Wonder Boy: The Dragon’s Trap Making its Way to Mac and Linux July 19; Soundtrack Now Available to Purchase

Lizardcube and DotEmu have confirmed that the Mac and Linux versions of Wonder Boy: The Dragon's Trap, will be available on July 18, and also released the game's 89-track long soundtrack for only $4.99.

on July 12, 2017 1:23 PM

Wonder Boy: The Dragon’s Trap is a remake of a Sega Master System classic of the same name by Lizardcube and DotEmu. The title is a charming 2D platformer where players switch between different animal forms after they are cursed at the start of the game. DualShockers loved the game, giving it an 8.5 in our review and saying that it is “setting the standard for future remakes.”

The game first released on Nintendo Switch, PS4, and Xbox One back an April before coming to Windows PC last month. Now, the game’s developers have announced that Wonder Boy: The Dragon’s Trap will be coming to Mac and Linux on July 18.

The port was handled by Ethan Lee of flibitijibibo.com who has brought titles such as FEZ, Flinthook, Bastion, and Transistor to those platforms. Those who have a Mac or Linux computer can wishlist the game currently on Steam, but if you already own the Windows version, you will get the Mac and Linux ports of the title for free.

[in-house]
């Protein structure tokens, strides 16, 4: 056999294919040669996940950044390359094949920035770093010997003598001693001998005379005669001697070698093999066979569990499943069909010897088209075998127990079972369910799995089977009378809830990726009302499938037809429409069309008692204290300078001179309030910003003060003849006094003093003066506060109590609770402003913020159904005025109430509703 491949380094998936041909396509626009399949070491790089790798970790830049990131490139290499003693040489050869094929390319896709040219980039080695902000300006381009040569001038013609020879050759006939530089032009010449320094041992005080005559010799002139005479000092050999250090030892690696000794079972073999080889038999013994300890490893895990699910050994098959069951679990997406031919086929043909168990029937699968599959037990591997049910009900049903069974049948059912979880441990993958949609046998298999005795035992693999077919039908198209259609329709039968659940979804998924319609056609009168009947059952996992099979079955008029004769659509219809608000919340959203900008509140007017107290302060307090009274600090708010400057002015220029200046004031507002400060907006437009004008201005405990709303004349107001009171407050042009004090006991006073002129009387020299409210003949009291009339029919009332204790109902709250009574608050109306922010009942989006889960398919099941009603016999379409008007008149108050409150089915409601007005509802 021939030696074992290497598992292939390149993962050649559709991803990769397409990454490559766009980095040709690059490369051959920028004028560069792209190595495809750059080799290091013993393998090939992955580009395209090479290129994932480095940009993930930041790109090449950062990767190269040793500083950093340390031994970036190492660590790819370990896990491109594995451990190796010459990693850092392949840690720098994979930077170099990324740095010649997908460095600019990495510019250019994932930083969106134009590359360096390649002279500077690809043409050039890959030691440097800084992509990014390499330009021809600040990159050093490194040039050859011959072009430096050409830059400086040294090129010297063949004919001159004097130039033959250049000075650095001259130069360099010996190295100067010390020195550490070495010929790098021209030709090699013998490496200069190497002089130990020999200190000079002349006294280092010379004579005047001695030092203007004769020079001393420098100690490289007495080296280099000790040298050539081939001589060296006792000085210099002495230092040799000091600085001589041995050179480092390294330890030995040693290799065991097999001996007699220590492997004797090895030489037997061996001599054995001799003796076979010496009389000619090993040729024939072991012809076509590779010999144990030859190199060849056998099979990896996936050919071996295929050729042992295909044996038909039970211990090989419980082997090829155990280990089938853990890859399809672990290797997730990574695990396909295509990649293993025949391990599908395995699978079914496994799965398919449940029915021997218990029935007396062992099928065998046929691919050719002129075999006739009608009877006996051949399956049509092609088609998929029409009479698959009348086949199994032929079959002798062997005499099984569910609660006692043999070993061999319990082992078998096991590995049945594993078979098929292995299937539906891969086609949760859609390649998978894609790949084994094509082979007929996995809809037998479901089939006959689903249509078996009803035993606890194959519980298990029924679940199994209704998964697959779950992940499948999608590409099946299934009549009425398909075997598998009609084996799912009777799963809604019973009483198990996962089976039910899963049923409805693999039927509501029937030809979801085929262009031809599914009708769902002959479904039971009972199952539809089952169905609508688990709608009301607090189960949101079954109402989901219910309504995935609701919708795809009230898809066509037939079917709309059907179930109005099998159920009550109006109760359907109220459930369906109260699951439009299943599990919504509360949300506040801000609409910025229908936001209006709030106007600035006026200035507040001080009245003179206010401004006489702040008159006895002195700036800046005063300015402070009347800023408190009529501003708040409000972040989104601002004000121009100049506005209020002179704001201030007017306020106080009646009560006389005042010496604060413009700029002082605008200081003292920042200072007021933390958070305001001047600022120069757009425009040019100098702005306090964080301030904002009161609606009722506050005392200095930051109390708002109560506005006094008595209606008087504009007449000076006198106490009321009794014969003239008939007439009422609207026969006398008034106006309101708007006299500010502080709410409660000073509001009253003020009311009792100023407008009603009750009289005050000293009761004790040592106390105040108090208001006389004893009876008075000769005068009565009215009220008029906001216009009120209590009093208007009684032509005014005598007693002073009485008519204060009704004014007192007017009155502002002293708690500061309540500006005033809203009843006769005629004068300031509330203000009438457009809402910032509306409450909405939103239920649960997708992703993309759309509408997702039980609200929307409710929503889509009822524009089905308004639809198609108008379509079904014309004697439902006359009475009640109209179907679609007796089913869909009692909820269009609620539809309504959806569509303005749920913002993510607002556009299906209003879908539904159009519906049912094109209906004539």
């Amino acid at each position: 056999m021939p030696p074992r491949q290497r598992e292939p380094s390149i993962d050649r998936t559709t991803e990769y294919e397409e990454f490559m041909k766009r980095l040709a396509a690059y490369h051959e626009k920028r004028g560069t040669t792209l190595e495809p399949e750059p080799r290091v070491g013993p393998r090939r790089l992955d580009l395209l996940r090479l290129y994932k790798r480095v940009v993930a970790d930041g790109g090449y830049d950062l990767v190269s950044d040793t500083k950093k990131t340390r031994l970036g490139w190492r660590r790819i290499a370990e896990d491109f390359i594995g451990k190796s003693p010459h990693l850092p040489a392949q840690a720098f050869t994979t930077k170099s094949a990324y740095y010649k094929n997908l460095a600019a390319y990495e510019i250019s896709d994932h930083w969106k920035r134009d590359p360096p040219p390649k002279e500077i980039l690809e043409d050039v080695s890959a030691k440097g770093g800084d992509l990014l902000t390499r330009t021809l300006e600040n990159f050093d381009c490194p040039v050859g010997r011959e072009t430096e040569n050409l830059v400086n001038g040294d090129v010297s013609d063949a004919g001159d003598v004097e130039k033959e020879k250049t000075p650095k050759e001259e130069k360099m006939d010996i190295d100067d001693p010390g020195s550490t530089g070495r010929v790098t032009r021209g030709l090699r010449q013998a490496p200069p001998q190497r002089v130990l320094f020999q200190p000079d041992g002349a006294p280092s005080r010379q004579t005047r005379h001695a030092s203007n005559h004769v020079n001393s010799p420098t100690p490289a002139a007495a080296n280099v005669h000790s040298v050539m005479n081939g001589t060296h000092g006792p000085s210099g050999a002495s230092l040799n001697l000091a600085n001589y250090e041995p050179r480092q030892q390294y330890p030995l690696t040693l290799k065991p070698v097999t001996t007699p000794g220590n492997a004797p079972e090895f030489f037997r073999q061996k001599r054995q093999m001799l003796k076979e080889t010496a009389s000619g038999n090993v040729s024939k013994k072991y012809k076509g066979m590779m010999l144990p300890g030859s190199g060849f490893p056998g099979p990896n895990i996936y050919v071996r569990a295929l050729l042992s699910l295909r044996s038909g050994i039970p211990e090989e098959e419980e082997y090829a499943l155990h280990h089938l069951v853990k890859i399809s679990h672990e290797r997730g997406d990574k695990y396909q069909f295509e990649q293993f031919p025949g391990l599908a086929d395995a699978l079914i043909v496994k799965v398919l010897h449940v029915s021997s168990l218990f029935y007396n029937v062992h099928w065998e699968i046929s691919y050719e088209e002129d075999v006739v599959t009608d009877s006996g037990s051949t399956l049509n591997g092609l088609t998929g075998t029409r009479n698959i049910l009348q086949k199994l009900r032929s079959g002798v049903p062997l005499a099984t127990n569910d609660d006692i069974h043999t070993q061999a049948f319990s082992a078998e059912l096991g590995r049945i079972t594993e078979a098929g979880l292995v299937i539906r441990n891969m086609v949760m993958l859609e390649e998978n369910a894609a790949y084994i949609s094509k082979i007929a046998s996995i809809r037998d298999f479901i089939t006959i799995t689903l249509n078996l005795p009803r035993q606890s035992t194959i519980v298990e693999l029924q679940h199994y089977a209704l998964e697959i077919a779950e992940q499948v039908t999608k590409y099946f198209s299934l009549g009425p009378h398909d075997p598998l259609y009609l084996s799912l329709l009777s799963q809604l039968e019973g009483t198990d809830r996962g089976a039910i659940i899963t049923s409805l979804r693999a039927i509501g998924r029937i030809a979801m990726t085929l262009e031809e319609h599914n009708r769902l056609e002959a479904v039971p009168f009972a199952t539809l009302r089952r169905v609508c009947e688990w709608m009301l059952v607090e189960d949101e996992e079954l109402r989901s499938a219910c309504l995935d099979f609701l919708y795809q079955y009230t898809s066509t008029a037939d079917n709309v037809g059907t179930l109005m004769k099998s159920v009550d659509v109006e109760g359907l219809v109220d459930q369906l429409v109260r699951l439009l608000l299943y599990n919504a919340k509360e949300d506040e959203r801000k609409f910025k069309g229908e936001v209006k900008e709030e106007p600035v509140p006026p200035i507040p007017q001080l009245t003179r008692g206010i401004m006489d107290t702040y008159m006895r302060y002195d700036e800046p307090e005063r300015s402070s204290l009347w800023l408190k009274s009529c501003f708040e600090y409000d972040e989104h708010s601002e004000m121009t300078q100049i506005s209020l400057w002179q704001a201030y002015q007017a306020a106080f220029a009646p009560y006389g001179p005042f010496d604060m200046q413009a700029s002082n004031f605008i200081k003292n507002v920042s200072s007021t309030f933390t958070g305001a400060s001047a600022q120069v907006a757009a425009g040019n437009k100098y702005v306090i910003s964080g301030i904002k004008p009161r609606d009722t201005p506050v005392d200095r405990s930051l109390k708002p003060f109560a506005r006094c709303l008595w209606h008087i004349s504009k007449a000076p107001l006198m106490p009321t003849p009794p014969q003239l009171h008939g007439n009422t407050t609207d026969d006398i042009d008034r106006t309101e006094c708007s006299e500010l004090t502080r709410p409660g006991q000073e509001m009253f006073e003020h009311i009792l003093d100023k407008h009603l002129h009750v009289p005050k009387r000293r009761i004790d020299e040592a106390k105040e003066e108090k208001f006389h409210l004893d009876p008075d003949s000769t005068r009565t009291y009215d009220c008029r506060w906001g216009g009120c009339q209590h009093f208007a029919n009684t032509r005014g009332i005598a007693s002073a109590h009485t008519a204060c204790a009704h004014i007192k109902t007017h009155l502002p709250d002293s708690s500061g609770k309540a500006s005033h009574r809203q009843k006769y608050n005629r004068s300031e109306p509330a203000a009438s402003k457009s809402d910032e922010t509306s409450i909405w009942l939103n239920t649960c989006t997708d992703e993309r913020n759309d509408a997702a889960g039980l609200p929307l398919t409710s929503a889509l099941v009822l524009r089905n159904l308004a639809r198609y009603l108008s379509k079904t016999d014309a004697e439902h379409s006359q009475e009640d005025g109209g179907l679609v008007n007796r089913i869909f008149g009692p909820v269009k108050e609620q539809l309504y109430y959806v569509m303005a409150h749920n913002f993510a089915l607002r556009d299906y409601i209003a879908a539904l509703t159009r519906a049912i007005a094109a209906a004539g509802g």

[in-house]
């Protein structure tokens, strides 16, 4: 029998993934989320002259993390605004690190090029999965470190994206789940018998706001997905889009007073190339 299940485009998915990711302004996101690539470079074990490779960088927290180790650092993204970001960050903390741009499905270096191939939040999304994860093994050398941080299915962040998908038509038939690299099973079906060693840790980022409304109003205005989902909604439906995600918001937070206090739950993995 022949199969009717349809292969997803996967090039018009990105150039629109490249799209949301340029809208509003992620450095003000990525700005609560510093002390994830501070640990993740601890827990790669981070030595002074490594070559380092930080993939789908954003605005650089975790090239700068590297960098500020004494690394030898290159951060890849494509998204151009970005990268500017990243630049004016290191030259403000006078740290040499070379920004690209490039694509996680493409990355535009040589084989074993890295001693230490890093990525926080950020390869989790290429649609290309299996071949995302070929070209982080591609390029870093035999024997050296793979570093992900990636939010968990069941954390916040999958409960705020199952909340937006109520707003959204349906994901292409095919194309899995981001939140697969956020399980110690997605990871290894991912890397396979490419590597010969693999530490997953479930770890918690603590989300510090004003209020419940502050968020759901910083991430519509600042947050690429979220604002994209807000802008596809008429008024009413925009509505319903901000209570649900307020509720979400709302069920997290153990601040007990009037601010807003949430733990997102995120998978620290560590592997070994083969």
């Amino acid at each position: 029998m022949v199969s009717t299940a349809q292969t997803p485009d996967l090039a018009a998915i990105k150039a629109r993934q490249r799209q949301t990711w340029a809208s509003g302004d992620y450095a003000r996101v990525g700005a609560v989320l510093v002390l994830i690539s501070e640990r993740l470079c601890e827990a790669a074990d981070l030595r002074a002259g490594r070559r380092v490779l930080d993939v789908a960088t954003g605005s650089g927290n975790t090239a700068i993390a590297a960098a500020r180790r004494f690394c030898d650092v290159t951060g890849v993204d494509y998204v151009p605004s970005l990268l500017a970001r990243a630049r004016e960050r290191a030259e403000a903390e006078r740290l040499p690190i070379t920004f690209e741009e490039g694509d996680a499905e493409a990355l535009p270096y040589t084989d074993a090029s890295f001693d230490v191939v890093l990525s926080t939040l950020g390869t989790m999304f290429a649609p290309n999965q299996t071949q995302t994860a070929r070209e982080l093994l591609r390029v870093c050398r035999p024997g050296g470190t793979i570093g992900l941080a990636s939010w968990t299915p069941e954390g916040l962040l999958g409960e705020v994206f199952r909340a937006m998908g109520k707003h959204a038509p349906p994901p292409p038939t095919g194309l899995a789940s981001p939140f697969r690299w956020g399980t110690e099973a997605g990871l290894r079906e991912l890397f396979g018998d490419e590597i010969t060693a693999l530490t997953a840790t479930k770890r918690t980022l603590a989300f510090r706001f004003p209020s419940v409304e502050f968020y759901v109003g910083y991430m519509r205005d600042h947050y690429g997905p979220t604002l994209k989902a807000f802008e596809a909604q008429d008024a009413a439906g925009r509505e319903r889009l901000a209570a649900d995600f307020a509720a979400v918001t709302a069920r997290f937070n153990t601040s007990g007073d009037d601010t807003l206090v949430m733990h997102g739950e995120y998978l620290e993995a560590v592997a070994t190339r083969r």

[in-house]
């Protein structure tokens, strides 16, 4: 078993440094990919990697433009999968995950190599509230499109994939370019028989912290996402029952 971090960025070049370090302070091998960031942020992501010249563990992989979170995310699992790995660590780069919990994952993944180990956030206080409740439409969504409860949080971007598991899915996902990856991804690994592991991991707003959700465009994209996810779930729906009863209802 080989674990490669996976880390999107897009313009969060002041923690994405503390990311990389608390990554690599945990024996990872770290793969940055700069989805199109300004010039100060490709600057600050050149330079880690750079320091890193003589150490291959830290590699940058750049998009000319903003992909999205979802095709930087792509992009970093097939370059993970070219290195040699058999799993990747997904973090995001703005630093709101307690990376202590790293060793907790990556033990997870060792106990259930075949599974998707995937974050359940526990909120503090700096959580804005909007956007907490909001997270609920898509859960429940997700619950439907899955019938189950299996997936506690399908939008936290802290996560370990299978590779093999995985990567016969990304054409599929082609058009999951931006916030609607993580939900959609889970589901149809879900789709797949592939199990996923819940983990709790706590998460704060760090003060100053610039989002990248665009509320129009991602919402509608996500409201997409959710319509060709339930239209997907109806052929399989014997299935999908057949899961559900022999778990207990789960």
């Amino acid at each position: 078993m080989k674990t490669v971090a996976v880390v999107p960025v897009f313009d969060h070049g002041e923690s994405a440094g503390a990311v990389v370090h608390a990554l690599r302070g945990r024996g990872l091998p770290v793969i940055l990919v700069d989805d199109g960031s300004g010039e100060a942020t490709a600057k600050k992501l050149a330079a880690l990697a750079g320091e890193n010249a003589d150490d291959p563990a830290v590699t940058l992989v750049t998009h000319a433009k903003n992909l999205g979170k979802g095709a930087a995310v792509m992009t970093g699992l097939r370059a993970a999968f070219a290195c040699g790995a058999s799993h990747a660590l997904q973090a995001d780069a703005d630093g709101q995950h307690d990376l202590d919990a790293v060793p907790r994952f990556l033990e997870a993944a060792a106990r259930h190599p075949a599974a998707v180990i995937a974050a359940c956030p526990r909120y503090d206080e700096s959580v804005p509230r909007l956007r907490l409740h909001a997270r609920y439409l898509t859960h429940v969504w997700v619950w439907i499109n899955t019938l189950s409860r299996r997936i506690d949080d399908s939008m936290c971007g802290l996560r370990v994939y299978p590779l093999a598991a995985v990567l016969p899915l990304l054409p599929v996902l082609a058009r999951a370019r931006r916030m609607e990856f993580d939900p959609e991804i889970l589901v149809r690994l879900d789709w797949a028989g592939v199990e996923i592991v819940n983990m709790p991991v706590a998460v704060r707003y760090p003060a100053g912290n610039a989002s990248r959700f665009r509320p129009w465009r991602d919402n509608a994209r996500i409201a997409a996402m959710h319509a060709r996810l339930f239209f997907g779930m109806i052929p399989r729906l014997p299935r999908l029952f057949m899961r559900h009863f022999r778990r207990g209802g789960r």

Alongside that announcement, the developers also revealed that they have released the game’s soundtrack on Bandcamp and Steam, with a PS4 version coming soon. The album is over 2 hours long and features 89 tracks, and only costs $4.99. All 33 of the game’s tracks are present in this album, and the other 56 are either alternative versions of songs, sketches, or unused songs for Wonder Boy: The Dragon’s Trap. You can check out the full tracklist here.

Wonder Boy: The Dragon’s Trap is currently available on Nintendo Switch, PC, PS4, and Xbox

 /  Staff Writer
Tomas Franzese is a Staff Writer at DualShockers, writing a variety of reviews and shedding light on upcoming games for both PC and consoles. While he has been a gamer most of his life, he began writing for DualShockers last year, and has almost never put his computer or a controller down since.